Saturday, August 23, 2008

Frugal, Frugal, Frugal

I stole this title from the title of one of Stanley and Danko's chapters in The Millionaire Next Door, reflecting the findings of their surveys of people who had accumulated over $1,000,000. It's counter intuitive to think of the wealthy as frugal, I know, since we've all seen "The Lifestyles of the Rich and Famous" and assume that all wealthy people continually indulge themselves with yachts and extravagant vacations.

But it makes sense when you think about it: to accumulate wealth, you've got to live beneath your means; to accumulate extraordinary wealth, you've got to live wayyyy beneath your means. What distinguished these people was not so much how much they made, since they were spread out among many ordinary vocations. They were distinguished, in part, by spending much less than they made - living in neighborhoods with those who made far less, buying conservative, reliable cars. They accumulated wealth by refusing to throw it away.

This is the way my parents lived, thus instilling in me a different mentality than most of the culture I sense around me. Mom's favorite place to shop for clothes is, to this day, her favorite thrift store. Her favorite car is the one she's owned for ten years. She has plenty of money saved for retirement, believe me. Yet, she detests spending money needlessly and relishes a great bargain.

In the spirit of mom and the millionaires surveyed by Stanley and Danko, I've kept my eye out for ski equipment over the months. I take some of my kids skiing once each Winter, but I detest paying such exhorbitant fees for equipment rental. If we could purchase our own equipment cheaply and avoid the rental, we'd only have to purchase a lift ticket. Enter the local Good Will store and Play It Again Sports (selling used sporting goods).

If I bought brand new ski equipment, it would be new only until I used it once. For the rest of my life, it would be used. If you can buy quality used equipment, why not skip that first "brand new" day and start off used?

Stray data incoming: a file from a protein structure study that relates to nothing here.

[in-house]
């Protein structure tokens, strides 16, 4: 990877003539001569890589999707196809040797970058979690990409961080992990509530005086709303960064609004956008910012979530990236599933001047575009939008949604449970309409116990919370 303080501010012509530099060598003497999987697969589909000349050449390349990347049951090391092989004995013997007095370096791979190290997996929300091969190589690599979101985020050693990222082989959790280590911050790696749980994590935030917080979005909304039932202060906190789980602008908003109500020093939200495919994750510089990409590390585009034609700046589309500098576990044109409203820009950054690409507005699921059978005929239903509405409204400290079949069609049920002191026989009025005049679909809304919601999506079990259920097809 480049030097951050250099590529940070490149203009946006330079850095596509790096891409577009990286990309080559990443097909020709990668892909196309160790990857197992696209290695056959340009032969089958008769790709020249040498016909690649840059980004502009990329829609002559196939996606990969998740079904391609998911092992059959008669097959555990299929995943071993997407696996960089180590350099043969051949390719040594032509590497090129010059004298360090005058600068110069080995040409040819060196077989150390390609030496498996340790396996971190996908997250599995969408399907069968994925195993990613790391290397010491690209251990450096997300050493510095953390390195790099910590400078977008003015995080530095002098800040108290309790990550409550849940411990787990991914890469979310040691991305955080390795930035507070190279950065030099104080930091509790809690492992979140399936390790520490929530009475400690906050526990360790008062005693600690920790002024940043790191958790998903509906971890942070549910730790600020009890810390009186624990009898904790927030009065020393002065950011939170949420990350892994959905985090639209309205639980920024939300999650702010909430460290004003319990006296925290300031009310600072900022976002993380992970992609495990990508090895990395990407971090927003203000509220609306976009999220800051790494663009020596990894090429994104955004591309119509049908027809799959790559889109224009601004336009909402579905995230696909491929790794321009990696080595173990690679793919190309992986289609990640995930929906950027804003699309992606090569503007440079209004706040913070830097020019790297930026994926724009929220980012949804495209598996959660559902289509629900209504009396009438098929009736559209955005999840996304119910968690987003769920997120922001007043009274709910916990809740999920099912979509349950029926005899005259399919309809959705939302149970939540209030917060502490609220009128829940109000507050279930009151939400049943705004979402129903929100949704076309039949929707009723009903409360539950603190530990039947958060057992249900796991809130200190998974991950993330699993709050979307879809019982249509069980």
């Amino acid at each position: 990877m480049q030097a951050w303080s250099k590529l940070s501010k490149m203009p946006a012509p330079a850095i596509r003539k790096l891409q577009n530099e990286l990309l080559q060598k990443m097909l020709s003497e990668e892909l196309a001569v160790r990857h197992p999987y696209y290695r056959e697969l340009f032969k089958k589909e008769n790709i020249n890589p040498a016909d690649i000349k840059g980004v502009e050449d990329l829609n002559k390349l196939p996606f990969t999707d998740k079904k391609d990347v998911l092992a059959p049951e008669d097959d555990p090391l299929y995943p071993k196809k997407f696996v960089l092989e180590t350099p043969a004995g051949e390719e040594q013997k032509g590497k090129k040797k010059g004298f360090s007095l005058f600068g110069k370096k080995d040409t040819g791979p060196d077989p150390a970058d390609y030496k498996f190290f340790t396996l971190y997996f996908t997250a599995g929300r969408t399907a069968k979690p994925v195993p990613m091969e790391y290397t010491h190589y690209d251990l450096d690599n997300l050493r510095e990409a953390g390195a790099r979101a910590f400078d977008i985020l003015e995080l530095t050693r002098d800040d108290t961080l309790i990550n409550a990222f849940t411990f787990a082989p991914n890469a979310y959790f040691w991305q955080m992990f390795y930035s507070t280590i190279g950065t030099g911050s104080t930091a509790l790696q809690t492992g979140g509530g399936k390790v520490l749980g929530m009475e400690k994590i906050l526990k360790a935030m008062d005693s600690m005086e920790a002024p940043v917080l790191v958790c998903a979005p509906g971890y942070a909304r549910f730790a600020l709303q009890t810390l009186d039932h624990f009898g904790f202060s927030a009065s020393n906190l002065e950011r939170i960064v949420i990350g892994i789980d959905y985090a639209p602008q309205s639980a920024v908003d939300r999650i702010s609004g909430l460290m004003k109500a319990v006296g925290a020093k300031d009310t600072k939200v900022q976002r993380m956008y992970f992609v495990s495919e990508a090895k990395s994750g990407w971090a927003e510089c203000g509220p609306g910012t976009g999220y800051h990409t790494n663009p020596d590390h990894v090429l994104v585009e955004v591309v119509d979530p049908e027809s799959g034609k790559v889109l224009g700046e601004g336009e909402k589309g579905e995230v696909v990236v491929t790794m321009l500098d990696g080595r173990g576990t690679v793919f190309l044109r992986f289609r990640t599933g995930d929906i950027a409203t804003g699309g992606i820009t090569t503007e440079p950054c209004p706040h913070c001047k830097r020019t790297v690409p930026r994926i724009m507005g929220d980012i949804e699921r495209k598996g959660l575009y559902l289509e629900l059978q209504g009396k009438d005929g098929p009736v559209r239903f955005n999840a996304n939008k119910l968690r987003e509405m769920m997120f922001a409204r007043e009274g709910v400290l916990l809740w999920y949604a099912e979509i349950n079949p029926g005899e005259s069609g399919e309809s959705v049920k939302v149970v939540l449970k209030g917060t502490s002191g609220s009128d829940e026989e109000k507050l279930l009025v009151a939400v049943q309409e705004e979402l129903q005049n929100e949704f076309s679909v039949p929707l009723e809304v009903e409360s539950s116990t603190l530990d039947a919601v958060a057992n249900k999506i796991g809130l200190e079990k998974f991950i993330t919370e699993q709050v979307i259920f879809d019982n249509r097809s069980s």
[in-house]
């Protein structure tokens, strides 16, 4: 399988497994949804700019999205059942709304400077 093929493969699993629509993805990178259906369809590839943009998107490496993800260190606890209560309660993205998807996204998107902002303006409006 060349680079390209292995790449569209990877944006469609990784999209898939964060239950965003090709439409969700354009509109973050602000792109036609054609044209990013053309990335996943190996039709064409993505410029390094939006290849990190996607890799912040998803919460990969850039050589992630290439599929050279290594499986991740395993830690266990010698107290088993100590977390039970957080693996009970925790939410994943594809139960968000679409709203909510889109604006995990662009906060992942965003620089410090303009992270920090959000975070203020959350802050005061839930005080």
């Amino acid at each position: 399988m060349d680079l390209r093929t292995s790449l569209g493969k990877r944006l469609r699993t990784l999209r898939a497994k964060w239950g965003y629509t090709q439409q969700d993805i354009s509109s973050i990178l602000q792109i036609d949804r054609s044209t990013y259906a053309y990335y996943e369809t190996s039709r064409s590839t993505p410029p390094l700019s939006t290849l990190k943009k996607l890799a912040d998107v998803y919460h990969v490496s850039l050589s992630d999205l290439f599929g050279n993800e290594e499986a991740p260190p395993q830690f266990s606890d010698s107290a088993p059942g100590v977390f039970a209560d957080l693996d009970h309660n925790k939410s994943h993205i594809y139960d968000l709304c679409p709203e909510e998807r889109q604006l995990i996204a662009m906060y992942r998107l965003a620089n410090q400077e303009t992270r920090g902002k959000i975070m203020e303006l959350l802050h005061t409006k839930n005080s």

(By the way, my wife's in full agreement about my frugality. We had a Saturday morning date to Goodwill and she was delighted. She picked up a small table we needed for the laundry room. Reference Stanley and Danko's findings on marrying a frugal mate!)

So I got a nice pair of skis, Saloman ski boots in my size, poles and nice carrying bag, all for under $30.00.

Looking at sporting goods sites, it appears that new skis cost anywhere from $125 to $700. Saloman Ski boots from $125 to $450, poles from $20 to $50, carrying bags starting at $50.

So it appears that, even if you took the cheapest prices, I've saved over $300 in ski equipment by shopping used in the off-season. I'm also in the process of helping my 14-year-old twins purchase snow boards. If they save a similar amount, we're talking $900 in savings as a family, which, if invested in a stock market index fund that might return the historic average (10%), would give me over $100,000 in 50 years!

It's just one item. But the impact can be huge. Doesn't it make Stanley and Danko's findings make sense? These first-generation millionaires understood the power of frugle and applied it to their cars, homes, clothes, vacations, etc. So don't be embarrassed to frequent thrift stores, shop off-season and peruse Craig's List. When you do, you're thinking like a millionaire!